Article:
Where we ran into limitations is the market quickly got saturated and in our case that functionality turned out to be a feature that got added to email service providers. And so our uniqueness, even if we were differentiated to some degree, it’s really hard to be differentiated enough to make the decision for a merchant to make a decision that they should go out and use a second product as opposed to just using the additional feature in the product that they already signed up. So that was almost like hitting the limitations of the Better Mousetrap. And our second product, the checkout product, was a truly unique point of view and a unique product at that time. And we were rewarded for that. So I kind of felt both versions, right? The Better Mousetrap framework and the build something unique. And if you get it right, you get rewarded. It’s high risk, high reward, but it was pretty amazing to launch something out into the market and have an immediate reaction of demand. 

So, this idea of building something unique, how does it emerge? Is it just an organic thing that you keep pushing the flywheel and eventually you stumble upon something unique or is there an intentional way of finding a unique thing that looking out for it and searching and locating? Is there a process for this?

You know, given that experience that I had, I’m firmly in the camp of you’re better off building something relatively unique. And the way we went about it, the way I seem to almost instinctually go about it, is just data gathering in the market. And whether you want to call it breadcrumbs, or these like little pieces of the puzzle that eventually you start to form a picture of where the market’s going, and what product will make sense for the market, not right now immediately, but based on where the market’s going over the next six, 12, 18 months. So if you look at our product right now, it’s aimed specifically for the future.

It is a checkout product, but it is unique in that checkouts in e-commerce have historically been owned by the platform. So if you are a merchant and you build on Shopify, historically speaking, Shopify provides you the checkout and you don’t really have a choice in that matter. It’s just an assumption. And that’s the same for Salesforce and Magento and WooCommerce and Volusion, all these other big commerce and so on. And so where we think e-commerce is going is in unbundling.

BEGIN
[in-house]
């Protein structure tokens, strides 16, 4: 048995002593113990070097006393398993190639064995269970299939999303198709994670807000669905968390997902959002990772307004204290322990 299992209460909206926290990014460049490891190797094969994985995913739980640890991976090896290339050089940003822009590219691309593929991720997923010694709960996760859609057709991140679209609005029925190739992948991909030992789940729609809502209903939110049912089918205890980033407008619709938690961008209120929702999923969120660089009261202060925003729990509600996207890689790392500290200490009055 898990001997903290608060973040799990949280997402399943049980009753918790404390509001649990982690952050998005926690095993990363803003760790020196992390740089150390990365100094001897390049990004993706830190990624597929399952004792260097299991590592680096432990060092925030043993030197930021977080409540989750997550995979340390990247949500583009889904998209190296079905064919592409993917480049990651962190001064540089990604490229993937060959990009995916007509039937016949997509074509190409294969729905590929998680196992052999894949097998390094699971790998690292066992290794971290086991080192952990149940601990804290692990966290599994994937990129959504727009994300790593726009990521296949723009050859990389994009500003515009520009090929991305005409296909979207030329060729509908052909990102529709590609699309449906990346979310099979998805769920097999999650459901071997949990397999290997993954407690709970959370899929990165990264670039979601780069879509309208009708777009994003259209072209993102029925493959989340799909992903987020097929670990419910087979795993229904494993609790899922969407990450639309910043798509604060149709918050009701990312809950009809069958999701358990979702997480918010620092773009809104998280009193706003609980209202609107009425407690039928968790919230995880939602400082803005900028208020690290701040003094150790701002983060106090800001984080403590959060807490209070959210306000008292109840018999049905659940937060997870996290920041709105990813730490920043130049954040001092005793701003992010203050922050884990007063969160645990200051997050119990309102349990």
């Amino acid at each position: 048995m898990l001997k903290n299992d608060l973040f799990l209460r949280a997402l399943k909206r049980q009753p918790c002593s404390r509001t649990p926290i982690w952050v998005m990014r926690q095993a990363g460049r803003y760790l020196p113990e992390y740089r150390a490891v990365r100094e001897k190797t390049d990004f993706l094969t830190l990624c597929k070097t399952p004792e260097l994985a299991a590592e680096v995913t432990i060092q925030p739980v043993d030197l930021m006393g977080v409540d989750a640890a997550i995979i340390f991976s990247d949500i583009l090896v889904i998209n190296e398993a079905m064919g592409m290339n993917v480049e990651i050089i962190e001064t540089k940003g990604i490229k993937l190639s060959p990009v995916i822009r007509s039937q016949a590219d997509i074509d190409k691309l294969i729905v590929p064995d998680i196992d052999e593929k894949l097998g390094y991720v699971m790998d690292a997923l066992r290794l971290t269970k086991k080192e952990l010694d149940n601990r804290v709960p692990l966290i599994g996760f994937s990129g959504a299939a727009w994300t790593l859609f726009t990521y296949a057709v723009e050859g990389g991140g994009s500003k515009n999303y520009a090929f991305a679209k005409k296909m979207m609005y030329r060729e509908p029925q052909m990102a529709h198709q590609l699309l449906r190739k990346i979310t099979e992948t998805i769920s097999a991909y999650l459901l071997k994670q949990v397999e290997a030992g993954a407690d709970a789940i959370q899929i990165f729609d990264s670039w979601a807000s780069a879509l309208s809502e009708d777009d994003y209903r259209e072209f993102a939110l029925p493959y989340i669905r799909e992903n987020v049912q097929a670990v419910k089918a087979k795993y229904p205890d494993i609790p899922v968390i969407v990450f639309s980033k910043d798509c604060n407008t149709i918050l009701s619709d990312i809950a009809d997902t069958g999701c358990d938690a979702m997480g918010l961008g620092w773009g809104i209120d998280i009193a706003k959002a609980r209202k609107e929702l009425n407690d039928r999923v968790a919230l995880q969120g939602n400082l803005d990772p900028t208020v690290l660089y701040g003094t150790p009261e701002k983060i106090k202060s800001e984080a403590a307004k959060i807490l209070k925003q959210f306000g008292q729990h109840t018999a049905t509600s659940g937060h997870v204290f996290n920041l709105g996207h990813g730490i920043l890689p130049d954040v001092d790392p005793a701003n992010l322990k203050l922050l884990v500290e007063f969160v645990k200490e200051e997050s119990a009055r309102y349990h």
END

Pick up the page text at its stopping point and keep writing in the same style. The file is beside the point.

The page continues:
And if you looked, if you talked to people two years ago, that sounded a little crazy. And then a year ago, it sounded less crazy. And a lot of investment went toward what’s called headless or composable commerce apps. And we’re building for an eventual scenario that that’s the preferred way for merchants to build. So it’s definitely listening to individual people, listening to partners, listening to vendors, listening to thought leaders, and then trying to come up with what the puzzle will look like in the future and building in anticipation of that. It’s also quite stressful because you almost are waiting for the market to catch up to you.

Yep, that’s fascinating. So what drives this unbundling? Why would someone want to unbundle? you know, two minutes, three minutes ago, that the reason the previous business essentially lost momentum was that what you did became a feature of a bigger platform. So what would drive the opposite momentum, i.e. the unbundling these bigger platforms? Why would people want to go to different providers and buy products that are not on the platform or independent of the platform.

In e-commerce, it’s driven by merchant demand for more flexibility and control over the shopping experience. So what do I mean by that? If you look at a typical e-commerce store right now, if you go to Allbirds, it looks a lot like e-commerce stores looked 20 years ago. And that’s because when commerce first went online, a lot of it was mapped to the offline experience. So when you walk into a store and you’re looking to find something particular, looking, you’re looking for shampoo, you go to the shampoo aisle. Online, the homepage is very much the storefront. And then if you want to find shampoo, then you go to that category. So the category maps to the aisle.

And then when you get to where you want to go and you want to find more information about a particular product, that maps to the product page. And it gives you all the information on that particular product. And then when you’ve decided that you want to buy it, you literally put it in your cart. And then you get on the checkout line. So it is very analogous to the offline experience. And that was important to match expectations. So people understood how to shop. What’s happened over the last 20 years is that the tech has gotten so much better, but the buying experience is still relatively rigid.

So it still looks like, you know, you put something in the car and then you go to the checkout line. And that works for a lot of commerce, but a lot of things have changed over the last few years. And what’s happening now is that merchants want to bring the buying experience much closer to where the shopper is. And where’s the shopper? They’re on TikTok, they’re on YouTube, they’re on Instagram. They’re relatively far away from the checkout page in the online store. So right now, what everyone’s doing is they’re asking all of their traffic to go through the same funnel. Whether you came from Instagram or YouTube or TikTok or something else, everyone goes to the same product page. Everyone goes to the same card. Everyone goes to the same checkout. That’s not necessarily the best path to buy, but right now it’s the only path.